ACLU Appeals Decision Allowing Censorship of Torture Testimony at Guantánamo Military Commission
“The judge’s decision to keep testimony about torture secret did not even mention the American public’s First Amendment right of access to the Guantánamo commissions, let alone apply the high standard that must be met before testimony is suppressed . . .“
February 22, 2013 FOR IMMEDIATE RELEASE CONTACT: (212) 549-2666; email@example.com
NEW YORK – Asserting the public’s First Amendment right to open trials, the American Civil Liberties Union sought to reverse the parts of a Guantánamo military judge’s order granting the government’s request to censor any testimony from the 9/11 defendants relating to their torture and other abuse in U.S. custody. The ACLU filed a petition with the U.S. Court of Military Commissions Review late yesterday, and it was made public this afternoon after undergoing a security review by the government.
In December, Military Judge Col. James Pohl issued a protective order containing provisions that categorically censored the defendants’ testimony concerning their personal experiences and memories of CIA “enhanced interrogation techniques,” rendition, and detention on the grounds that it was classified. The protective order also upheld the continued use of a 40-second delay audio feed of the proceedings.
“The judge’s decision to keep testimony about torture secret did not even mention the American public’s First Amendment right of access to the Guantánamo commissions, let alone apply the high standard that must be met before testimony is suppressed,” said Hina Shamsi, director of the ACLU’s National Security Project. “The government’s claim that it can classify and censor from the public a criminal defendant’s personal experience and memories of CIA-imposed torture is legally untenable and morally abhorrent. Even if the government somehow had that Orwellian classification authority, copious details about the CIA’s torture and black-site detention program are already public knowledge, and the government has no legitimate reason to censor the defendants’ testimony about their own memories of it.”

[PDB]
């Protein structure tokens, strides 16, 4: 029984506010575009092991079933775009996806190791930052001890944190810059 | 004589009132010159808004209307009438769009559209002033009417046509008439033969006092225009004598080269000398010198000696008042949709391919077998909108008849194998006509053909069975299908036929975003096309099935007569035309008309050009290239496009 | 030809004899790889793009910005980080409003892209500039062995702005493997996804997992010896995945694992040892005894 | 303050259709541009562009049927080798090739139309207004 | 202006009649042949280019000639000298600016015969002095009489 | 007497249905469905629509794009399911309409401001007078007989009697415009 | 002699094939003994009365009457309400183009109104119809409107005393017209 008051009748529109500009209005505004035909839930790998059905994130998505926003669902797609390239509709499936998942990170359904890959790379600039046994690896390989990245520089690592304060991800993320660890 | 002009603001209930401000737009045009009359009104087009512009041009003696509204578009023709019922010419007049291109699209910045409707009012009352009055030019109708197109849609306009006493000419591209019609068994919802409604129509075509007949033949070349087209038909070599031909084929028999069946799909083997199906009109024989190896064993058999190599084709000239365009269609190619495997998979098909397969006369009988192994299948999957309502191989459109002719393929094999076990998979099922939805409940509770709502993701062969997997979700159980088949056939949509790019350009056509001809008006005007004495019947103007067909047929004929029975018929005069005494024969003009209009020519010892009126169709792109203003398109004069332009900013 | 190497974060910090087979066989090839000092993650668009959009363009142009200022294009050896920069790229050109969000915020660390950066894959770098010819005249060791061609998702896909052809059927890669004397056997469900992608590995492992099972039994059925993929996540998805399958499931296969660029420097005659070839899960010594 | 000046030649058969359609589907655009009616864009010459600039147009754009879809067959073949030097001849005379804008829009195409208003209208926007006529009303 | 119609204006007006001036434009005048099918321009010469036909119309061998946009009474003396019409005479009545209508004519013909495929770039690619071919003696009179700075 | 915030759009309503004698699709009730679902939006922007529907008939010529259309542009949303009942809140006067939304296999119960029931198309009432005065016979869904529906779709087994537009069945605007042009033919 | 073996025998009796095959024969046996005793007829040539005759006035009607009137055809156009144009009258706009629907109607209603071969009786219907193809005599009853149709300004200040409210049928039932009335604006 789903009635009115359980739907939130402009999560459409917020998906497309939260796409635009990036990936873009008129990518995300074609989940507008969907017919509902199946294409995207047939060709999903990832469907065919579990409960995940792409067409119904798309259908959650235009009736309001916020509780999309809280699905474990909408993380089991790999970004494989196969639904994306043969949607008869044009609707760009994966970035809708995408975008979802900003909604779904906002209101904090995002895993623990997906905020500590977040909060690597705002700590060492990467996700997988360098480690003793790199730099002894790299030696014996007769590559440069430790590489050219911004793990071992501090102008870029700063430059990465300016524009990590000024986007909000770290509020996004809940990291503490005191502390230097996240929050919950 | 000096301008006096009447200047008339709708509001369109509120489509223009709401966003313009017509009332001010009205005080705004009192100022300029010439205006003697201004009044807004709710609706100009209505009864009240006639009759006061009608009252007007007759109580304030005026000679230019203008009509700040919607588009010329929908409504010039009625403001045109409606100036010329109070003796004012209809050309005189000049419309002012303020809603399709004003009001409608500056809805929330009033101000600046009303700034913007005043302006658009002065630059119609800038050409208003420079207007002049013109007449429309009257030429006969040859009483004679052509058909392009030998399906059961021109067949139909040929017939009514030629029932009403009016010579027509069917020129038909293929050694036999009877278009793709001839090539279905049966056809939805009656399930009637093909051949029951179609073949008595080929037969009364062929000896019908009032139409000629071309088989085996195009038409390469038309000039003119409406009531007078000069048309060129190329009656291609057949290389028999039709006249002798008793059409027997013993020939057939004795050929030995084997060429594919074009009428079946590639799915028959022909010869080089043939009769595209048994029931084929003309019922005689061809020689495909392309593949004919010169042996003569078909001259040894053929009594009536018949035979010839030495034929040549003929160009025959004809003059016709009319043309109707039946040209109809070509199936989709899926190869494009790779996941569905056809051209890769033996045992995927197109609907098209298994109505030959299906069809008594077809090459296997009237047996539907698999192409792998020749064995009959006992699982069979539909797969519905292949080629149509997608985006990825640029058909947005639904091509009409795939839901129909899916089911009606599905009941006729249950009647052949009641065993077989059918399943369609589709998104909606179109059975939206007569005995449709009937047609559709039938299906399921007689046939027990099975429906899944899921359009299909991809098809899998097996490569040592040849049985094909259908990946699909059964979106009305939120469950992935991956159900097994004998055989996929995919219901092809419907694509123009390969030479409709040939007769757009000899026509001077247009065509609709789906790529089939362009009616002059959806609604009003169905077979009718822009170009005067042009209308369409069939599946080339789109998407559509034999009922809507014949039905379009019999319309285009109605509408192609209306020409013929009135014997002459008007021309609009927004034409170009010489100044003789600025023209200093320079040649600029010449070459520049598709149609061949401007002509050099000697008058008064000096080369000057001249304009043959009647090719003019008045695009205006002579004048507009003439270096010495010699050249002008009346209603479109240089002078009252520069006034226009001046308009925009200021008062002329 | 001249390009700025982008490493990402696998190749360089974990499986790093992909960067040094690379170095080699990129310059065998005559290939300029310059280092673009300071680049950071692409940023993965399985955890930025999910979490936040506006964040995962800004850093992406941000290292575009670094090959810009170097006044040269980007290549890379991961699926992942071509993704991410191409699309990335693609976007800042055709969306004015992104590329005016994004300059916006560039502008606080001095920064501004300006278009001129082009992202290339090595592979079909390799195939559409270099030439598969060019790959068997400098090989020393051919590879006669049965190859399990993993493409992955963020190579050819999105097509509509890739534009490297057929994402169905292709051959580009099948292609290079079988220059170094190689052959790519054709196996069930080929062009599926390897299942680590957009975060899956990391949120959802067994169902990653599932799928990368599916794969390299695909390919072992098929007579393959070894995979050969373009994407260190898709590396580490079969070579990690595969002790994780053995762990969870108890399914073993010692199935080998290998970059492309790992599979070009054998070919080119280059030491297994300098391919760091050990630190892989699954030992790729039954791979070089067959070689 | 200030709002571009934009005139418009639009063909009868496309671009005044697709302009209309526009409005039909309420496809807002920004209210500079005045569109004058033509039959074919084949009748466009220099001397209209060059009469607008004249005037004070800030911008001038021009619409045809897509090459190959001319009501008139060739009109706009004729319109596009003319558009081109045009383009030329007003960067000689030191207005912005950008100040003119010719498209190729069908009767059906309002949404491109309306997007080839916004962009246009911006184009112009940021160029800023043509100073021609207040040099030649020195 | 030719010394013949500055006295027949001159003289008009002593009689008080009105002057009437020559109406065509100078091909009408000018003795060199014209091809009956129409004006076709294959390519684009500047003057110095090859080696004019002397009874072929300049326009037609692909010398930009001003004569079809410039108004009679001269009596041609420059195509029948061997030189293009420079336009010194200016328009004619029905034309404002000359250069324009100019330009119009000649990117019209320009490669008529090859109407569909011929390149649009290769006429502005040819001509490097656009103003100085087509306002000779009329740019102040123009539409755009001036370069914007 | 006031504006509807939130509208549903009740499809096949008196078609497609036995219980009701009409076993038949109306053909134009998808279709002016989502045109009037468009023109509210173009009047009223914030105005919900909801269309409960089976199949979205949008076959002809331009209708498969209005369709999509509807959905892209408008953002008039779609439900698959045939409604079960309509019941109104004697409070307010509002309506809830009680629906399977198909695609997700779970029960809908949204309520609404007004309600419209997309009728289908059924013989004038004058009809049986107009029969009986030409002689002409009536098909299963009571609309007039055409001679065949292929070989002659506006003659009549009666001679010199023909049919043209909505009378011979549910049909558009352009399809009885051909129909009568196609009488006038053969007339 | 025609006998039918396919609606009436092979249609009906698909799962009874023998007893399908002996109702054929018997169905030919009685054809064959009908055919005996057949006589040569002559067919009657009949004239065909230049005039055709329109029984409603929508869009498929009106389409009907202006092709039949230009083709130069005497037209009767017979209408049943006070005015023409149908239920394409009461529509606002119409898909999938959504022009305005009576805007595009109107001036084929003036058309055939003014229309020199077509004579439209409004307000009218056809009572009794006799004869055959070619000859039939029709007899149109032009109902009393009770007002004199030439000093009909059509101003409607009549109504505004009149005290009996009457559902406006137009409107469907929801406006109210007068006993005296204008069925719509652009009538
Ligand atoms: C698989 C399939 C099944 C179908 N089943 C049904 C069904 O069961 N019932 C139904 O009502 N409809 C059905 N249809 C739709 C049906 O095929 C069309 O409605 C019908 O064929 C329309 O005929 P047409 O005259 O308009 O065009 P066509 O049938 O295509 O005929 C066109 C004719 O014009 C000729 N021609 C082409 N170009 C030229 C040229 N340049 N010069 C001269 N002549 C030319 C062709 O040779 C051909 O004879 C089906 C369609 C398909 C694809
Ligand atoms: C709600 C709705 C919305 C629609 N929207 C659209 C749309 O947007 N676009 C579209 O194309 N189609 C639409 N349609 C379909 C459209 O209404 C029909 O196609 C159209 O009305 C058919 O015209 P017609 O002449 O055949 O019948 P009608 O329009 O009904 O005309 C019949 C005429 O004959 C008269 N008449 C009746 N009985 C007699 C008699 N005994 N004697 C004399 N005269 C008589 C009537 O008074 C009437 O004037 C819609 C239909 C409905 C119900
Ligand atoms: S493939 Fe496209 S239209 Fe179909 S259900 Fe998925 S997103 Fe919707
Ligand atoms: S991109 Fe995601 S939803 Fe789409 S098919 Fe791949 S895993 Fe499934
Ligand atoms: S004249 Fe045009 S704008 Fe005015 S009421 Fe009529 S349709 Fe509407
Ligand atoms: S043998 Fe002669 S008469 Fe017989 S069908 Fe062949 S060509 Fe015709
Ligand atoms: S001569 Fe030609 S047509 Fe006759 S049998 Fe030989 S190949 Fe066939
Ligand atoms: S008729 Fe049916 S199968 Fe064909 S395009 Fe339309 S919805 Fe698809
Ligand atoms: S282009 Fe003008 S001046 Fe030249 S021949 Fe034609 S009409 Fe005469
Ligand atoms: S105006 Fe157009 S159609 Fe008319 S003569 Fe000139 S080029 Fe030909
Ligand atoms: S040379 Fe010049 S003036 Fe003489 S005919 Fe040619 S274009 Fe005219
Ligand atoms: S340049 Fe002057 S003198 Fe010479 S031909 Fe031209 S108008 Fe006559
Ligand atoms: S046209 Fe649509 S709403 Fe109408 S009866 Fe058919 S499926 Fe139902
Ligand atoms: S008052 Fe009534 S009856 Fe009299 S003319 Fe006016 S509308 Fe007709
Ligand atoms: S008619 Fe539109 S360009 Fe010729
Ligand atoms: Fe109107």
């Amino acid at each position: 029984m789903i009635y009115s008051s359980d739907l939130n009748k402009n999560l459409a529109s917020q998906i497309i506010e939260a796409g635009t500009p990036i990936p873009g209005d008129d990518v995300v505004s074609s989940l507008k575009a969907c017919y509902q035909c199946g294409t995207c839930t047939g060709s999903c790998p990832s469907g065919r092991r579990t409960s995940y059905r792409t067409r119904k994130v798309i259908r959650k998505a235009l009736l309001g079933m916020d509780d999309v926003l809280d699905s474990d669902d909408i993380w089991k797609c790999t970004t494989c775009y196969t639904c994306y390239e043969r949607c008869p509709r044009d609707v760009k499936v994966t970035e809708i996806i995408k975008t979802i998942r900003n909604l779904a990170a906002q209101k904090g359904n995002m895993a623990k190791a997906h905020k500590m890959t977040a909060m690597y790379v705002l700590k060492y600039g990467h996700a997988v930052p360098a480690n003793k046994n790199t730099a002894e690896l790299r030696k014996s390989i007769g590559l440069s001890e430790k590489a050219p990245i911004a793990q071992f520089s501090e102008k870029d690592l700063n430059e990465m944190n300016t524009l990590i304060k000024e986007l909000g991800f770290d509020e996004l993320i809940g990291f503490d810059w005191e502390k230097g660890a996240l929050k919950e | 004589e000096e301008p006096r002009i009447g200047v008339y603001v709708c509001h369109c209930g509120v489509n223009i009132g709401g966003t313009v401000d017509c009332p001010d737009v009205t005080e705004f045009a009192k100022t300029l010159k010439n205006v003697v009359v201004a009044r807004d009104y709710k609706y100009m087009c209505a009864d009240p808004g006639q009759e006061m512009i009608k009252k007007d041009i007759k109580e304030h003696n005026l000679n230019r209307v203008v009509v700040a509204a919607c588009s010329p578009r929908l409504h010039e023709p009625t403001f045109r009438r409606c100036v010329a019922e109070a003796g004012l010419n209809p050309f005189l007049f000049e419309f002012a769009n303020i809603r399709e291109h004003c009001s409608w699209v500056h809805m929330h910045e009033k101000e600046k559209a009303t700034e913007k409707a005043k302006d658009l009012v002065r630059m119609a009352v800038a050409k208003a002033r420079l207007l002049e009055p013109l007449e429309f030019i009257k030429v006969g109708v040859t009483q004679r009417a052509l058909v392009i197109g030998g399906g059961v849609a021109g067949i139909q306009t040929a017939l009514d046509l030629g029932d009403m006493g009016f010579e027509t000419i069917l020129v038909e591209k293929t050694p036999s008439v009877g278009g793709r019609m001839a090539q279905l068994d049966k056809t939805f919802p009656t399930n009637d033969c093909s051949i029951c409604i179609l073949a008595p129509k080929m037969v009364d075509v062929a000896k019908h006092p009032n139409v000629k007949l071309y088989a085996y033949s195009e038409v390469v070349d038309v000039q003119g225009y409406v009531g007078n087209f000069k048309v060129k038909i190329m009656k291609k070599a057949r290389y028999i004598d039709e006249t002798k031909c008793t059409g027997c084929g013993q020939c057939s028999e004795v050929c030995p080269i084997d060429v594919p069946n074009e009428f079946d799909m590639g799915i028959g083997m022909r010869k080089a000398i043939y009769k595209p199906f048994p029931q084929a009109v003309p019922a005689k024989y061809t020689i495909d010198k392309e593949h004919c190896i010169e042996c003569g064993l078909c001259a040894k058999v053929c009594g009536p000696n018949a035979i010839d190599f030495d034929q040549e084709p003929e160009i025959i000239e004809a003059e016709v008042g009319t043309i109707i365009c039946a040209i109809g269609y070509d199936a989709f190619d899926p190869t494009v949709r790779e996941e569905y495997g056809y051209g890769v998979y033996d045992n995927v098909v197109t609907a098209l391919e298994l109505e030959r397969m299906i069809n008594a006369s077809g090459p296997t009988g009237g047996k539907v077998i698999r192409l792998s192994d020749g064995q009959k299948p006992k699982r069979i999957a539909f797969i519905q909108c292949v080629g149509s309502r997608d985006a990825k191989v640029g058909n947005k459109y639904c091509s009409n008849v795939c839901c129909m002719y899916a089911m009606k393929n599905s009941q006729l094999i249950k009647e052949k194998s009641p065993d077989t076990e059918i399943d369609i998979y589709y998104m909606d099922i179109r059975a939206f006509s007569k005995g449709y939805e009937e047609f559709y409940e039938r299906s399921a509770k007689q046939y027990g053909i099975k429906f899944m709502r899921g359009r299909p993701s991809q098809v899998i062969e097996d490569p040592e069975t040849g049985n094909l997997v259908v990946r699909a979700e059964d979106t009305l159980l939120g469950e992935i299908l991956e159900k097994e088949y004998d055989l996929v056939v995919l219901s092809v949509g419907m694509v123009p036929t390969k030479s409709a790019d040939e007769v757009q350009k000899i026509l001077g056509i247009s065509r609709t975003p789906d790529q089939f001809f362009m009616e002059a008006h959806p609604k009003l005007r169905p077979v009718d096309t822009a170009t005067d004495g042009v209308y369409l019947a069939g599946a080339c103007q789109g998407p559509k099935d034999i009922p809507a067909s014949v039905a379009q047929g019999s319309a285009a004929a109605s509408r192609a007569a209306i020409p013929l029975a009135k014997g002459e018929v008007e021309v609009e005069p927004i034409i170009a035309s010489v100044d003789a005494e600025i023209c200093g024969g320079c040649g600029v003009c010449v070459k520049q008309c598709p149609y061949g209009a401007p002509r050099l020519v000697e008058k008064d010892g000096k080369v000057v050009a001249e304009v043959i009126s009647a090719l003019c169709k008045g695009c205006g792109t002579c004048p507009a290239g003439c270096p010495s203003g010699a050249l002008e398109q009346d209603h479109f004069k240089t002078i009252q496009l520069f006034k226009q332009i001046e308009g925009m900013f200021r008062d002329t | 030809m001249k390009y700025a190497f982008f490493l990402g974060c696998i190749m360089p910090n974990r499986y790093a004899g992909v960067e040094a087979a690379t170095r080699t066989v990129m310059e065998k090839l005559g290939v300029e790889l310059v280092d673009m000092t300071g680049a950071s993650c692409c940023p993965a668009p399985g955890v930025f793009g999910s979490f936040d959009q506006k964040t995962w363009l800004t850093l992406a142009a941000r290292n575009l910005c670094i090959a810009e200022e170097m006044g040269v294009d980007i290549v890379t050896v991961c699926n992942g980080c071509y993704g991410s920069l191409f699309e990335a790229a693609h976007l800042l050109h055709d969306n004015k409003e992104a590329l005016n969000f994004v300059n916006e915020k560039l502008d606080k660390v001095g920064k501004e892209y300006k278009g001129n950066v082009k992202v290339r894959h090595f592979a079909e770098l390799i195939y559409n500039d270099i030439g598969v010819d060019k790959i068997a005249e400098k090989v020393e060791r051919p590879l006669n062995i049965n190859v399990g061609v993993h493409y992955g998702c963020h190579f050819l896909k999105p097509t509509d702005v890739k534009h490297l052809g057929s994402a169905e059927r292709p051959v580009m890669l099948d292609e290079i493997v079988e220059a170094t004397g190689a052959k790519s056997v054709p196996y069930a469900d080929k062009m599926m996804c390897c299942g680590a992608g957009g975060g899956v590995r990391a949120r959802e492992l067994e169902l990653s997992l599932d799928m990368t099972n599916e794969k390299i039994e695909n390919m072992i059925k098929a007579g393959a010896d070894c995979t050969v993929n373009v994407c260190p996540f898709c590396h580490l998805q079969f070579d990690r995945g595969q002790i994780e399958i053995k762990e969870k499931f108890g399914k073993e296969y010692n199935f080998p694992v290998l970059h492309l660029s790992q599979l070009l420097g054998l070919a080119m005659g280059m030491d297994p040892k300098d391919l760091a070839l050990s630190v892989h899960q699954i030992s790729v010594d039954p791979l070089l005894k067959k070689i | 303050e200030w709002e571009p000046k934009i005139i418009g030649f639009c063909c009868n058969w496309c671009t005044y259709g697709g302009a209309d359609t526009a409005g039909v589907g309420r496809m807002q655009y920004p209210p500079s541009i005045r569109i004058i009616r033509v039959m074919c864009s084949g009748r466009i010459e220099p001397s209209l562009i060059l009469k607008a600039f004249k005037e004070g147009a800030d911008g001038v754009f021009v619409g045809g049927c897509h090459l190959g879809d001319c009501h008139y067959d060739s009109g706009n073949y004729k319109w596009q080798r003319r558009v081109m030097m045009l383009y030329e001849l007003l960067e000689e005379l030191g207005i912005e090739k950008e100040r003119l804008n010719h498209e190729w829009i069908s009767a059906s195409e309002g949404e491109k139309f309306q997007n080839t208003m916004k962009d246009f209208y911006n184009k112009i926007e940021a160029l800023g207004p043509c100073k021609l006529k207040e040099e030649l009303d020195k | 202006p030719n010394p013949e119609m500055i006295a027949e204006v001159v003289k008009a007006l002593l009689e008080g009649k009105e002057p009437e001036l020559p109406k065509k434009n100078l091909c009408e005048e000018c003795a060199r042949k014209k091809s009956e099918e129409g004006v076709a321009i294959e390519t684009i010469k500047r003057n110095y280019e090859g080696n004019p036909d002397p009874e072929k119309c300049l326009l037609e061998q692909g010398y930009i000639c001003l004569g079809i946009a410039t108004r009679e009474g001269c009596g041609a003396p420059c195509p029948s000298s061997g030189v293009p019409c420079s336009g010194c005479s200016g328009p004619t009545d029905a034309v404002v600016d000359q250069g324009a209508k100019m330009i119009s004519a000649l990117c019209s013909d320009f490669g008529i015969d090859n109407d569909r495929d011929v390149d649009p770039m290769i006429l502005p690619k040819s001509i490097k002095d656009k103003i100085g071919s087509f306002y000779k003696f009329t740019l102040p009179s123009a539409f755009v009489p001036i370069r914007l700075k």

In the government’s request last year to classify the testimony, it contended that any statements by the defendants concerning their “exposure” to the CIA’s detention and interrogation program are classified as “sources, methods and activities” of the U.S. and can be withheld from the public.
In May 2012, the ACLU filed a motion asking the commission to deny the government’s request and to bar a delayed audio feed of the proceedings, or, in the alternative, promptly release an uncensored transcript. A group of 14 press organizations also filed a motion in support of the media’s right to access the commission’s proceedings, which was denied by the judge as well, and they have also challenged the protective order. The government’s response in both cases is due March 6.
The ACLU’s appeal is at: www.aclu.org/files/assets/gitmo_public_access_appeal.pdf
More information and documents are at: www.aclu.org/national-security/motion-public-access-guantanamo-bay-military-commission-trial
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